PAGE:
Once a major port, the central La Merced neighborhood was the link between the main square of Mexico City, El Zócalo, and the lakes of Xochimilco and Chalco. Today, this old commercial port is one of the most traditional and authentic neighborhoods of Mexico City.
As one of the oldest areas of the city, a unique network of canals spread across La Merced, connecting what used to be the biggest market of its kind in Latin America to sources of fresh produce and flowers. Those old canals were drained to become the streets you can walk today. On this tour through history, you'll try different Mexican fruits and, if you’re feeling adventurous, insects! Then, you can visit the witchcraft quarter of the Sonora market and La Santísima, one of the finest examples of Mexican Baroque architecture. You’ll try esquites, small delicious cups of corn with toppings, made by locals. After, you can see Santa Muerte street altars and visit one of the first synagogues in Mexico. The cultural diversity brought by ships of the past still remains vibrant in the cultural center and melting pot that is La Merced.
This tour is easily accessible to people of all ages and physical abilities. Please inform your local guide if you need accommodations.
Pablo was very knowledgeable and gave very interesting facts about La Merced, architecture, and history. The things that we were most interested in were the food and the expansive marketplace. Pablo certainly made a wonderful effort to find us authentic Mexican dishes from a couple different spots, but when we entered the market itself, we felt a bit rushed. We just expected to spend more time in the marketplace rather than the neighborhood.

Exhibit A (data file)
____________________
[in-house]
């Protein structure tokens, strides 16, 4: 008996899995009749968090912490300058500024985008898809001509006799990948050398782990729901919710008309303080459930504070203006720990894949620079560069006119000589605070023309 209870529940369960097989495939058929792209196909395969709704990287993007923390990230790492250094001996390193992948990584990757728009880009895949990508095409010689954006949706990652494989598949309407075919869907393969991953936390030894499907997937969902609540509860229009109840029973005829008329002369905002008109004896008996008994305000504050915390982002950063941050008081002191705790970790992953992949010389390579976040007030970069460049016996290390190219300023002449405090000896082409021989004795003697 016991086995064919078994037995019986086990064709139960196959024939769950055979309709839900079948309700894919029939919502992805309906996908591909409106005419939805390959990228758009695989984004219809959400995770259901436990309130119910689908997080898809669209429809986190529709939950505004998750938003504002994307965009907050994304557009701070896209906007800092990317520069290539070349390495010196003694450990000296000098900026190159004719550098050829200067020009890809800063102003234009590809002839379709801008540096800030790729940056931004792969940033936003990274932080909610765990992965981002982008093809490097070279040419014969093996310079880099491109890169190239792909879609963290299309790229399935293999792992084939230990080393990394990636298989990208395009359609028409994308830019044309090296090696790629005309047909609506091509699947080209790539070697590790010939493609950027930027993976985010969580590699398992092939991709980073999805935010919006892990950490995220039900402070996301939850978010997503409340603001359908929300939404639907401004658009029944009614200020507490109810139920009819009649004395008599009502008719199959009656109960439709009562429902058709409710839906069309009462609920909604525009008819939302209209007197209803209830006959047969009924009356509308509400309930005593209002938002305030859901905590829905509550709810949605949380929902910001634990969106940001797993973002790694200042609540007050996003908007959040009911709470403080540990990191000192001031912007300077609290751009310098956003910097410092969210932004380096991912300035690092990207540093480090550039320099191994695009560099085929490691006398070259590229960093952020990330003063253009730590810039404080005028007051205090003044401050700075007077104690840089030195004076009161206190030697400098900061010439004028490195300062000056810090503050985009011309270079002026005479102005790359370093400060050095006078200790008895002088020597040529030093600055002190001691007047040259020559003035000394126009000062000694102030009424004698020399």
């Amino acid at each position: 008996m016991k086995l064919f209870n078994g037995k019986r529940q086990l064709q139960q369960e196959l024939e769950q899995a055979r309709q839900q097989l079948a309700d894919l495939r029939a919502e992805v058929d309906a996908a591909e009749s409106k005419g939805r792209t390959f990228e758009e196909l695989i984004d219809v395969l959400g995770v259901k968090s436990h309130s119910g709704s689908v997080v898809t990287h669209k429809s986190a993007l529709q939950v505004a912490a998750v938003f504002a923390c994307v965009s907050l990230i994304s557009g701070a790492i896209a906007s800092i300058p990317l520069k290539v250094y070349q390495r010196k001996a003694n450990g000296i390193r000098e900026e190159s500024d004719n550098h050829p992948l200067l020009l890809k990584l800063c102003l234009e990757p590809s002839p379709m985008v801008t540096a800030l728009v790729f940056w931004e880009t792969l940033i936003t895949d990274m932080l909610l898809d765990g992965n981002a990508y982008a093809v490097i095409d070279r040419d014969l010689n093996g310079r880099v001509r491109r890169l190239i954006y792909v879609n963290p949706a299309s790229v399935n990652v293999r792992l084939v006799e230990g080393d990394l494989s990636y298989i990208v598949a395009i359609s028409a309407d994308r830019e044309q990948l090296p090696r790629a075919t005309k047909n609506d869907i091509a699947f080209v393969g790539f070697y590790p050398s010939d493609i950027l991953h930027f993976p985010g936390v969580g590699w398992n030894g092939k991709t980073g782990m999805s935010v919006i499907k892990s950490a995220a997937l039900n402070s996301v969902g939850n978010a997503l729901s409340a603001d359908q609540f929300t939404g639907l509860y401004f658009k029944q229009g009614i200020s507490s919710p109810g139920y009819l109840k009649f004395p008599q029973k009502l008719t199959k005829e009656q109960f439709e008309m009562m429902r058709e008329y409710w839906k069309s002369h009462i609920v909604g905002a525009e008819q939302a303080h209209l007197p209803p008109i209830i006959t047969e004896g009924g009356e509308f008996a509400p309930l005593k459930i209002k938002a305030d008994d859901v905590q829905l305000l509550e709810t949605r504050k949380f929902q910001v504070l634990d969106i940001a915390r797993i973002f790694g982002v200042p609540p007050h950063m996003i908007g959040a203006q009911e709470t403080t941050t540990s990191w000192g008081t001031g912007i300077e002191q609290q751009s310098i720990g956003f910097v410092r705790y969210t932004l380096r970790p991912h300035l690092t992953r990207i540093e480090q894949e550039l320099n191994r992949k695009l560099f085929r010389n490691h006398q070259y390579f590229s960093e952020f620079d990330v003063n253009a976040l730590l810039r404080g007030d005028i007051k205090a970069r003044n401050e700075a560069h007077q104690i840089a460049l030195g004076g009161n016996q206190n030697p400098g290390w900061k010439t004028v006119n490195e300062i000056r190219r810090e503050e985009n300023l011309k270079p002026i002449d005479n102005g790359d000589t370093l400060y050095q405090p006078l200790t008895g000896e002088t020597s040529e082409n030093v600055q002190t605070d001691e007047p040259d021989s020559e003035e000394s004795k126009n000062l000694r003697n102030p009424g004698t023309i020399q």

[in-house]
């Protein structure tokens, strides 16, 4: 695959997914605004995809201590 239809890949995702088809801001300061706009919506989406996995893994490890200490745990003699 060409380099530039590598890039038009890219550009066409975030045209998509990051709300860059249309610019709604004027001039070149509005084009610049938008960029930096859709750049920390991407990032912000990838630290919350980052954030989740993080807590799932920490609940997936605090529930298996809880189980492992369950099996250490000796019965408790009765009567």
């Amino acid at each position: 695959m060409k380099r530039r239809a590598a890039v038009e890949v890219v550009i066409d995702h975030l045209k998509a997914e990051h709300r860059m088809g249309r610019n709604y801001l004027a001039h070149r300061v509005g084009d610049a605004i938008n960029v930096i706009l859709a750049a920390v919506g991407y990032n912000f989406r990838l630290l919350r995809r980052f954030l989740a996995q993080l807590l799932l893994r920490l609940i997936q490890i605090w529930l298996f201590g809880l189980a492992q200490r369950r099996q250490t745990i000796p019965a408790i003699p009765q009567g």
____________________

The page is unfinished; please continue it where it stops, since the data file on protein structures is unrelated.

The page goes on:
June 3rd, 2018 Report ⚐
Fantastic!! Pablo was super knowledgable about everywhere we went, And was great at improvising when we didn’t have a plan. It was a great day.
September 8th, 2018 Report ⚐
I was always interested in the cultural history of my home country of Mexico, which led me to study history and anthropology. I am currently working on my masters in anthropology at UAM in Mexico City, but I’ve always been just as interested in discovering my city and its history through exploration on my own, as in the classroom. Recently I've put my knowledge and passion to use to share my city with travelers. I love being able to discuss everything from Mexican identity to local politics and social issues with travelers to give them an in depth understanding of my country.
History has always fascinated me which is why I studied history at UNAM. I was always interested in how Mexico and Mexico City developed into what they are today and so I studied its social and political history in the 20th century. One of my favorite neighborhoods in Mexico City is Coyoacan, firstly because I’ve lived there all my life, and secondly because of the way colonial influences and modern society collide there. I love being able to share my knowledge with travelers around the world and help them understand Mexico.